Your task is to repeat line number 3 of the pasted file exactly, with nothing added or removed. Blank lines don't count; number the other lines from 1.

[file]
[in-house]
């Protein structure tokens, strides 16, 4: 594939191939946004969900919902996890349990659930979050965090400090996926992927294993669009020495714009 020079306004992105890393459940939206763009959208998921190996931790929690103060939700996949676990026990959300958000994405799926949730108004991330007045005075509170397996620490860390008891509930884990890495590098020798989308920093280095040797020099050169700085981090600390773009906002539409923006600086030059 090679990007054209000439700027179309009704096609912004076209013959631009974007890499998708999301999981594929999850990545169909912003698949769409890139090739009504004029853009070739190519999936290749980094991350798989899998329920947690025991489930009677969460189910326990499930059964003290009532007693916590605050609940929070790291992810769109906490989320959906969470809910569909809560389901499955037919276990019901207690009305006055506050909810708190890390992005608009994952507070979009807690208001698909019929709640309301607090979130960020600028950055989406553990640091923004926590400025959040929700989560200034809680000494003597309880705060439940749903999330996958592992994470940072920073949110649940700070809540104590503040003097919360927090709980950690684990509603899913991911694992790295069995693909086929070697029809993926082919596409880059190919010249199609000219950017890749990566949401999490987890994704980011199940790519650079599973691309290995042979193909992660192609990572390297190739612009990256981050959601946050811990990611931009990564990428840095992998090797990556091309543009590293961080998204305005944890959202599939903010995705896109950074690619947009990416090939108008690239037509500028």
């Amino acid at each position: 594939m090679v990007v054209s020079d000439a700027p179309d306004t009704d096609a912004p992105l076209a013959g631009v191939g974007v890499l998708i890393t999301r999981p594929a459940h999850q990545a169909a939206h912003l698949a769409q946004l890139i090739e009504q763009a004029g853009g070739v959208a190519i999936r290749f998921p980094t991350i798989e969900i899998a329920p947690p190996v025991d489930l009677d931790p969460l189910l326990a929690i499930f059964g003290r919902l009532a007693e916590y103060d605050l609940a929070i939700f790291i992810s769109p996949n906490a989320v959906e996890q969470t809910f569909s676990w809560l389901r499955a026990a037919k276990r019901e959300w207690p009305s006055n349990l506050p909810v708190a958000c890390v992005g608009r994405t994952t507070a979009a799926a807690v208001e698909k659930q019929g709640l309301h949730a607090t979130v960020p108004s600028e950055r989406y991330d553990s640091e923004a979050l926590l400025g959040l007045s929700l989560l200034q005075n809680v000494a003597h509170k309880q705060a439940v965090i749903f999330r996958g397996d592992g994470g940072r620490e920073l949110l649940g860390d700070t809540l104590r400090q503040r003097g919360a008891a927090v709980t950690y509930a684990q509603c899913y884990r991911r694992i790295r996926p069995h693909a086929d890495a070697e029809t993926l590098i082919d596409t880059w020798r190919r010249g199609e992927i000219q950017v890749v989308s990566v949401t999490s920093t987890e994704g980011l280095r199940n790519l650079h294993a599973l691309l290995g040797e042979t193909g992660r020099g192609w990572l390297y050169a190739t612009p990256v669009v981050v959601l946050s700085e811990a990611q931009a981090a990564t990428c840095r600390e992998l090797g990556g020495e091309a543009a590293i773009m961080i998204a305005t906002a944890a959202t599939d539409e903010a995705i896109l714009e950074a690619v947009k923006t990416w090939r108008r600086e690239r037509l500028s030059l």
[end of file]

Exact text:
């Amino acid at each position: 594939m090679v990007v054209s020079d000439a700027p179309d306004t009704d096609a912004p992105l076209a013959g631009v191939g974007v890499l998708i890393t999301r999981p594929a459940h999850q990545a169909a939206h912003l698949a769409q946004l890139i090739e009504q763009a004029g853009g070739v959208a190519i999936r290749f998921p980094t991350i798989e969900i899998a329920p947690p190996v025991d489930l009677d931790p969460l189910l326990a929690i499930f059964g003290r919902l009532a007693e916590y103060d605050l609940a929070i939700f790291i992810s769109p996949n906490a989320v959906e996890q969470t809910f569909s676990w809560l389901r499955a026990a037919k276990r019901e959300w207690p009305s006055n349990l506050p909810v708190a958000c890390v992005g608009r994405t994952t507070a979009a799926a807690v208001e698909k659930q019929g709640l309301h949730a607090t979130v960020p108004s600028e950055r989406y991330d553990s640091e923004a979050l926590l400025g959040l007045s929700l989560l200034q005075n809680v000494a003597h509170k309880q705060a439940v965090i749903f999330r996958g397996d592992g994470g940072r620490e920073l949110l649940g860390d700070t809540l104590r400090q503040r003097g919360a008891a927090v709980t950690y509930a684990q509603c899913y884990r991911r694992i790295r996926p069995h693909a086929d890495a070697e029809t993926l590098i082919d596409t880059w020798r190919r010249g199609e992927i000219q950017v890749v989308s990566v949401t999490s920093t987890e994704g980011l280095r199940n790519l650079h294993a599973l691309l290995g040797e042979t193909g992660r020099g192609w990572l390297y050169a190739t612009p990256v669009v981050v959601l946050s700085e811990a990611q931009a981090a990564t990428c840095r600390e992998l090797g990556g020495e091309a543009a590293i773009m961080i998204a305005t906002a944890a959202t599939d539409e903010a995705i896109l714009e950074a690619v947009k923006t990416w090939r108008r600086e690239r037509l500028s030059l």